Creation of communities at work requires more than just weekly emailers, virtual townhalls or intranet posts. These conversations between employees go beyond just calendar-driven, face-to-face meetings. A case in point can be collaborative authoring and review of sales proposal drafts over chats for faster turnarounds, instead of protracted email threads.
Workspace experiences in hybrid models must be highly customised to each employee's specific needs. Models like Gartner’s Human-Centric Work Design can be useful references on this front.
Individual-focused workplace practices that encourage collaboration with colleagues require a top leadership-driven approach. Complement these with technology that appeals to new-age users conversant with mainstream social media. The constant community-oriented evolution of platforms like Microsoft Teams, Zoom, Slack or Basecamp is an indicator of this trend.
When clubbed with suitable hybrid work policies, community building in the workplace significantly elevates the overall working experience. Popular collaboration platform capabilities that can be used for inhouse community building include:
Online mentoring programs
Leaderboards—both virtual and physical
Social learning platforms
Strategy #3: Relevant Information, On Demand
Work arrangements of a more autonomous nature are the hallmark of successful hybrid models. This calls for the allocation of more responsibility and decision-making capabilities to employees.
Insufficient information access during remote access can be a dampener. For example, these might be in the form of inaccessible application silos, access restrictions or even unavailable network drives. Hybrid work models must focus on consistent digital workspace experiences independent of the employee's location or endpoint device.
Design the organisation's information flows such that it facilitates informed decisions. Information exchanges with third parties like partners and vendors may also be required in certain businesses. This calls for customisation, optimisation or augmentation of the existing tech stack. Upgrades to remote connectivity and endpoint security are must-haves.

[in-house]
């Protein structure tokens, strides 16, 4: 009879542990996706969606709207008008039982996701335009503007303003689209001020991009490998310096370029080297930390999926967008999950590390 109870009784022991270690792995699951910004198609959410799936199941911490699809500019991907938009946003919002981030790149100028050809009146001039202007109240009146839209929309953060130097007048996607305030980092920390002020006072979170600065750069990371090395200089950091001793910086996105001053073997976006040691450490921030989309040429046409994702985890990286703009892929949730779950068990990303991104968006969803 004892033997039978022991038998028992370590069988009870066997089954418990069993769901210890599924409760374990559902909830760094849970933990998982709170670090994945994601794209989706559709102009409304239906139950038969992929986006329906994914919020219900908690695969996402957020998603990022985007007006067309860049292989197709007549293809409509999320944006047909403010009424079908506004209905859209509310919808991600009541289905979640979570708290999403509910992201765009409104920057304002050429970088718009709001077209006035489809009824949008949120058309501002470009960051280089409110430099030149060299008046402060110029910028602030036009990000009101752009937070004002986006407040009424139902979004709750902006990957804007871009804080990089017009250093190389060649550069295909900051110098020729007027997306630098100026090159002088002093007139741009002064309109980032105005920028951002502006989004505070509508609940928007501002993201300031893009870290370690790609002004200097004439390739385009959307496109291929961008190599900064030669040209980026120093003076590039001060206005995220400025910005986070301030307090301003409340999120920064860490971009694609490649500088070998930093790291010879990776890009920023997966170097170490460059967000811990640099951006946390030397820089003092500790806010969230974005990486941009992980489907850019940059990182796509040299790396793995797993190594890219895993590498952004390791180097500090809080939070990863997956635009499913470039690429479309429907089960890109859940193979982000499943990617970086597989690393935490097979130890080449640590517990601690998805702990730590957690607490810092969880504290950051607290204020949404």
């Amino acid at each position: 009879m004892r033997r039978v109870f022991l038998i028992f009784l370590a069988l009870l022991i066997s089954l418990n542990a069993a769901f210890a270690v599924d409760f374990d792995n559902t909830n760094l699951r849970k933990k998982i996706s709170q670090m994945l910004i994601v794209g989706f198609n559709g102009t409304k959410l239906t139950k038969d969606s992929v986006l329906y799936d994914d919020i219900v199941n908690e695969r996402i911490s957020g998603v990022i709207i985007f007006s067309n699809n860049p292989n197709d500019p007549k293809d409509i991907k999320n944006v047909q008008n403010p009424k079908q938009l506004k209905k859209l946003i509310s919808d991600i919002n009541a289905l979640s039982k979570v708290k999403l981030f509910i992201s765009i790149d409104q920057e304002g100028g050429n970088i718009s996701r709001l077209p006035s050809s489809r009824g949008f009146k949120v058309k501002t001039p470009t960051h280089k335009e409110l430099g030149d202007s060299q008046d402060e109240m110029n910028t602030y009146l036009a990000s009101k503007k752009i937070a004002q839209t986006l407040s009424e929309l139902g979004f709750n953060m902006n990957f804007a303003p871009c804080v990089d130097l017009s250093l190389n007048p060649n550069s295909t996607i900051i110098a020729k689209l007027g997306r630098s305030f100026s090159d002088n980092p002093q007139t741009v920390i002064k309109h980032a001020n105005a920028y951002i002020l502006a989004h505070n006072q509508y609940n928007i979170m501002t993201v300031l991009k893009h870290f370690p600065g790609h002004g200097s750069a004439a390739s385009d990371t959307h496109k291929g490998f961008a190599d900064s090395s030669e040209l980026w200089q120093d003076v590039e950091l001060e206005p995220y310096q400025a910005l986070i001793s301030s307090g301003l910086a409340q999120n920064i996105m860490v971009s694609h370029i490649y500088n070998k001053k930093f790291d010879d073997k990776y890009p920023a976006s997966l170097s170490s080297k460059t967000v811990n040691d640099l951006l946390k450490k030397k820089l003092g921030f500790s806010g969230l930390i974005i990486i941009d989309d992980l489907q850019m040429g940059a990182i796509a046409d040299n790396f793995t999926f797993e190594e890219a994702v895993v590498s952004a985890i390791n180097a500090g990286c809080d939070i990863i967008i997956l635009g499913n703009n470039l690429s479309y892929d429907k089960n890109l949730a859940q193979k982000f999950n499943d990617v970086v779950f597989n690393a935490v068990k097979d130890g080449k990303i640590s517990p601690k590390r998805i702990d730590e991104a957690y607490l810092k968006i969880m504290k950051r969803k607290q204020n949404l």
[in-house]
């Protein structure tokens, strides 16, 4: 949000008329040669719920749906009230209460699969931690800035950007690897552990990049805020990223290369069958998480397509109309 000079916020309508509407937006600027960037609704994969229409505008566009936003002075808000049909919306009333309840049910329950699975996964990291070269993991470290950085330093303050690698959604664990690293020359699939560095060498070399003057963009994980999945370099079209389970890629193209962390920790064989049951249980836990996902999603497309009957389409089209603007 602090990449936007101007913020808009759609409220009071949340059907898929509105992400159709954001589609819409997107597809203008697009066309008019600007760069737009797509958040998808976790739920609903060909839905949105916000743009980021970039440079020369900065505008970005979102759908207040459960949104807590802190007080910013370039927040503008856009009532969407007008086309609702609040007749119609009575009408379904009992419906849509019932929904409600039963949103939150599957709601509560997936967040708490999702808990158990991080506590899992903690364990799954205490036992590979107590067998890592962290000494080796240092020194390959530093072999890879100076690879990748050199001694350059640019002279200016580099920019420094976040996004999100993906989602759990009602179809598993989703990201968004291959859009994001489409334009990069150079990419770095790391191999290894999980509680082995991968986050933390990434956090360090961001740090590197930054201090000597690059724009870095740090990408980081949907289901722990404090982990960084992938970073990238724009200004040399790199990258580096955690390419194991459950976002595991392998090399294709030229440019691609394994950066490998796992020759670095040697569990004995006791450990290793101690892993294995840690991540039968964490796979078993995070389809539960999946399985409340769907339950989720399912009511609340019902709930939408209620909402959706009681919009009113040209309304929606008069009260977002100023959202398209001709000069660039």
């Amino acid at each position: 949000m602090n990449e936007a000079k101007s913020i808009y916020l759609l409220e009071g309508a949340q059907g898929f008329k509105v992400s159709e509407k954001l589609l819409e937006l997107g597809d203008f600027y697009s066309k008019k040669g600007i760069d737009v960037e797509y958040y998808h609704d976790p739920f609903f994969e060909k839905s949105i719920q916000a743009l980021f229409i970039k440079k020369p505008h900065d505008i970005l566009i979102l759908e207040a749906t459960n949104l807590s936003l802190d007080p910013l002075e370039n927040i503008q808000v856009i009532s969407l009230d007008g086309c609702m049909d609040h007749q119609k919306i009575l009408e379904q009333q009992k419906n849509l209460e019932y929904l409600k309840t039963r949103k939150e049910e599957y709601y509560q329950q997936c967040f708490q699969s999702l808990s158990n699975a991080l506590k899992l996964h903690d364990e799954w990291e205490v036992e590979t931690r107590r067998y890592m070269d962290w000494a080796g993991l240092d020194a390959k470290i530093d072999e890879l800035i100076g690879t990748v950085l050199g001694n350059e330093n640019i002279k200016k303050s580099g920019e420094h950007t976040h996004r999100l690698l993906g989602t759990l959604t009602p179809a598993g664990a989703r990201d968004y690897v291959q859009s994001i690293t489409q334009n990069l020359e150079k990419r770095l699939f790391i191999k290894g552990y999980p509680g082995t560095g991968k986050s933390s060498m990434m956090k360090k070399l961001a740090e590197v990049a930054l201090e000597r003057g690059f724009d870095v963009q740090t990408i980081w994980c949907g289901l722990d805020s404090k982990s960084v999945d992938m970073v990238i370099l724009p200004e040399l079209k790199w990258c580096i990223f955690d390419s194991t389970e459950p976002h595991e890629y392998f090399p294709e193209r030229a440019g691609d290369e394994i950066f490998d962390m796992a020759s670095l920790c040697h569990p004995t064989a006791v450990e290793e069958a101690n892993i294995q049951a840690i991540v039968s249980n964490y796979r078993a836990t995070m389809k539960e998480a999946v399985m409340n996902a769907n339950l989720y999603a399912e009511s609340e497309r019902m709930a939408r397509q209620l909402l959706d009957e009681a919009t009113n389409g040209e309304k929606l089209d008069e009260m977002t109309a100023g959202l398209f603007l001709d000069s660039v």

Enterprise search solutions that index and retrieve relevant information, both structured and unstructured, from across the business significantly enhance user experiences. Powered by machine learning, natural language processing and AI, such tools enhance productivity and knowledge management. Robust controls present in these tools ensure access to only the authorised users.
Find the fine balance between security, compliance and productivity to ensure optimal work experiences. For example, making core applications "mobile-first" is a strategy followed by many organisations to improve information flows. This ensures consistent application experiences, access, security and performance irrespective of the employee's physical location.
Strategy #4: Self-Service Capabilities, Higher Productivity
Higher levels of employee autonomy must be accompanied by work quality improvements. Use of automation and self-service capabilities go a long way on this front.
Automation of mundane, repetitive tasks significantly enhances hybrid work experiences. Such initiatives free up your employees for more engaging, higher quality assignments. For instance, robotic process automation is ideal to streamline time-intensive tasks like vendor onboarding, physical form verifications and data entry.
No-code applications provide another avenue for users to create or personalise applications and workflows. For example, these solutions can be used by business users to customise workspaces and information dashboards.
Self service capabilities provide a way out of this conundrum. A notable example can be modern contract lifecycle management solutions that feature self-serve capabilities for business users. These solutions allow employees to create initial drafts of fully compliant contracts, which saves time for users and legal experts. Since these capabilities are integrated with Microsoft Word, users can request and assemble drafts with a single, familiar application.